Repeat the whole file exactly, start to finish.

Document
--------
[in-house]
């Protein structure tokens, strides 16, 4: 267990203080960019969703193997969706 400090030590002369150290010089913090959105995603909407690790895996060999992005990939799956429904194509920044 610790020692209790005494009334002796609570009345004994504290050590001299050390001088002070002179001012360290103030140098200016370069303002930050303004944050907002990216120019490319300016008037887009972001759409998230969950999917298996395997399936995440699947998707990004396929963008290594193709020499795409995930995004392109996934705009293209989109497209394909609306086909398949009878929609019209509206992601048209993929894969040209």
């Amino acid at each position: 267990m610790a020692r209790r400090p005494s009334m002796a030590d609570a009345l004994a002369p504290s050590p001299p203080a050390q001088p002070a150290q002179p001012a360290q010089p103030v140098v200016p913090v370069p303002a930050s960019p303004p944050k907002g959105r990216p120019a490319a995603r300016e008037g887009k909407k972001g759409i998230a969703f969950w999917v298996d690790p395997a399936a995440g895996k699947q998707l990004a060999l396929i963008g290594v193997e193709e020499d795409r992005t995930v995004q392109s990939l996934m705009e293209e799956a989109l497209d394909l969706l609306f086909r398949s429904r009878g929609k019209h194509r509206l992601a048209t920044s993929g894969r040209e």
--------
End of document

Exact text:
[in-house]
């Protein structure tokens, strides 16, 4: 267990203080960019969703193997969706 400090030590002369150290010089913090959105995603909407690790895996060999992005990939799956429904194509920044 610790020692209790005494009334002796609570009345004994504290050590001299050390001088002070002179001012360290103030140098200016370069303002930050303004944050907002990216120019490319300016008037887009972001759409998230969950999917298996395997399936995440699947998707990004396929963008290594193709020499795409995930995004392109996934705009293209989109497209394909609306086909398949009878929609019209509206992601048209993929894969040209």
């Amino acid at each position: 267990m610790a020692r209790r400090p005494s009334m002796a030590d609570a009345l004994a002369p504290s050590p001299p203080a050390q001088p002070a150290q002179p001012a360290q010089p103030v140098v200016p913090v370069p303002a930050s960019p303004p944050k907002g959105r990216p120019a490319a995603r300016e008037g887009k909407k972001g759409i998230a969703f969950w999917v298996d690790p395997a399936a995440g895996k699947q998707l990004a060999l396929i963008g290594v193997e193709e020499d795409r992005t995930v995004q392109s990939l996934m705009e293209e799956a989109l497209d394909l969706l609306f086909r398949s429904r009878g929609k019209h194509r509206l992601a048209t920044s993929g894969r040209e």